Disabled and elderly residents who lived at the Westchester Plaza high rise in 2012 allegedly did not have a working sprinkler system for eight months although management knew the system was broken and refused to fix it until ordered to do so by the state.
The Texas attorney general’s office is suing Westchester Plaza, an assisted-living facility, along with its management company and Brian Jeffrey Bryant, president of Phoenix Health Resources Inc., alleging that false information was provided to the state consumer protection division and that management ignored a fire marshal’s tag stating that the fire safety pumps were broken.
The lawsuit, filed last week in Tarrant County civil court on behalf of the Department of Aging and Disability Services (DADS), by the attorney general’s office also seeks permanent injunctions to prevent Bryant and Westchester’s management company from managing and operating other assisted-living facilities in Texas. The suit also accuses Westchester Plaza management of violating the Deceptive Trade Practices Act and seeks civil penalties of up to $1 million.
John Shackleford, a Dallas attorney listed as the agent for Westchester Prime Management and WGH Heritage Inc., did not return phone calls from the Star-Telegram seeking comment.
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However, Bryant said his company will contest the lawsuit and that the Westchester always had fire protection.
“We have documentation to the attorney general’s office proving we had sprinkler coverage in the entire building. The building was never without sprinkler coverage,” Bryant said.
Westchester Plaza is still open, but its license is in limbo, as DADS recommended that it should not be renewed in October 2012 because of the fire safety violations and placing residents in “immediate” danger.
Melissa Gale, a spokeswoman for the agency, said that Westchester management appealed the state’s recommendation, but a hearing hasn’t been held yet on whether the facility will lose its license. Gale said the license is still valid until a decision is made by the Health and Human Services Commission.
According to court documents, around 200 residents — some of whom were paralyzed and were in apartments on upper floors — lived at the Westchester Plaza in 2012 during the time when the sprinkler system was broken during a freeze in winter 2011-12.
According to court documents, the residents were without fire protection for eight months — from Jan. 1 to Aug. 9, 2012.
The state alleges that management failed to repair the sprinklers although there were inquiries from the consumer protection division of the attorney general’s office and fire marshal’s citations. It is estimated that the repairs would have cost less than $3,000.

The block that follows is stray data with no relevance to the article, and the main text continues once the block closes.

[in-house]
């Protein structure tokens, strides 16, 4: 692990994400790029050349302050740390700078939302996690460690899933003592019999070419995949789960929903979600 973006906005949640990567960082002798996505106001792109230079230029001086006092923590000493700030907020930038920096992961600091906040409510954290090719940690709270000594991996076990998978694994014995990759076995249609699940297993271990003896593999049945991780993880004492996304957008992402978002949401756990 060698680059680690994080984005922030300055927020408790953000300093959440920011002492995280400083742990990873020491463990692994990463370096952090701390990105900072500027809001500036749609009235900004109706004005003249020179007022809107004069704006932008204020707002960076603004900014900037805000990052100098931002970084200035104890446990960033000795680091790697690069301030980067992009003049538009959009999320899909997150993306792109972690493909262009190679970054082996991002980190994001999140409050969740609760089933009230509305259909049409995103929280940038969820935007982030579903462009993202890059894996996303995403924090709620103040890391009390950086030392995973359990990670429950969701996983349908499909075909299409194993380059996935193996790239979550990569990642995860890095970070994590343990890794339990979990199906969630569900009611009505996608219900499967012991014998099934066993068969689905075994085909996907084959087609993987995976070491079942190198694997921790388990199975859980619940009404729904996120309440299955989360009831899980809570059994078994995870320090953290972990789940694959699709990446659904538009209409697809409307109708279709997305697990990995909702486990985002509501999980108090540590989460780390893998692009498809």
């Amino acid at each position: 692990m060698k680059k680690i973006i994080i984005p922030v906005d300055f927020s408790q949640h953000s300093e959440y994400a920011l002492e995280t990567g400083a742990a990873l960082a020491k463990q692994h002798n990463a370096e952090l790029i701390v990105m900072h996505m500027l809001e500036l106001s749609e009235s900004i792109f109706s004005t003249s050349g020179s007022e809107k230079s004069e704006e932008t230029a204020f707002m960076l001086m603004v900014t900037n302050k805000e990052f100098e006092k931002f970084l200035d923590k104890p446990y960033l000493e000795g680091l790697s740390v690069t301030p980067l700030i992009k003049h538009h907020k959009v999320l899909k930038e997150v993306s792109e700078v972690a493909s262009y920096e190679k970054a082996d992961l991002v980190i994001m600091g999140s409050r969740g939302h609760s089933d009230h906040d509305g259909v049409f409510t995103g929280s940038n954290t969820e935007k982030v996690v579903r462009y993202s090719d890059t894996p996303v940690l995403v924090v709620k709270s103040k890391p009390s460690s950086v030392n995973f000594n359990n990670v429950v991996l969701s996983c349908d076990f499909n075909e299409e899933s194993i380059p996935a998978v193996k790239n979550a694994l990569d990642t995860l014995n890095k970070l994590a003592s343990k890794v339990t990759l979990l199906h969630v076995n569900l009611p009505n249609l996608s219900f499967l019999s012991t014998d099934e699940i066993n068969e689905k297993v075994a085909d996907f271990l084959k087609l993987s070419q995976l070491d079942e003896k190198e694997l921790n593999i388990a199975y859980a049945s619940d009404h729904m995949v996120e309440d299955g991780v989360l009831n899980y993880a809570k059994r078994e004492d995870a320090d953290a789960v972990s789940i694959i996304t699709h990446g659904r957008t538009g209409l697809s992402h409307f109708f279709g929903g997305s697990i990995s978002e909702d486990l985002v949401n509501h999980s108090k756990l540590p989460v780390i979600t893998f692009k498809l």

The company that manufactured the sprinkler system also issued a noncompliance tag in June 2012, but still no repairs were made until Aug. 8, when DADS investigators saw the noncompliance tag and ordered the fire protection system to be fixed immediately, according to court documents,
Marketing brochures from 2012 advertised false information about the facility, saying that “the prestigious, high rise address for assisted living in Fort Worth” promising “luxurious assisted living” in a facility with a “complete fire sprinkler system,” according to court documents,
DADS referred the matter to the attorney general for further investigation. There are also allegations that Westchester management knowingly submitted false documents and written statements about the sprinkler system to the attorney general’s consumer protection division investigators.
In fact, the lawsuit stated that Bryant denied that the sprinkler system was ever broken in his written statement to investigators and also denied that it was a danger or threat to residents.
“It’s like a bad doorknob or anything else. I mean, we fix everything eventually,” Bryant was quoted as telling investigators, according to the lawsuit.
In March 2013, an early morning fire forced the residents out of their apartments, and one resident was taken to an area hospital after suffering minor smoke inhalation. But the fire, which started in a common area on the fourth floor, was doused by the building’s sprinkler system.
Fire officials reported that the residents were kept in the lobby because of cold weather and that 30 fire units were called to the scene because the building is a high rise and required evacuations.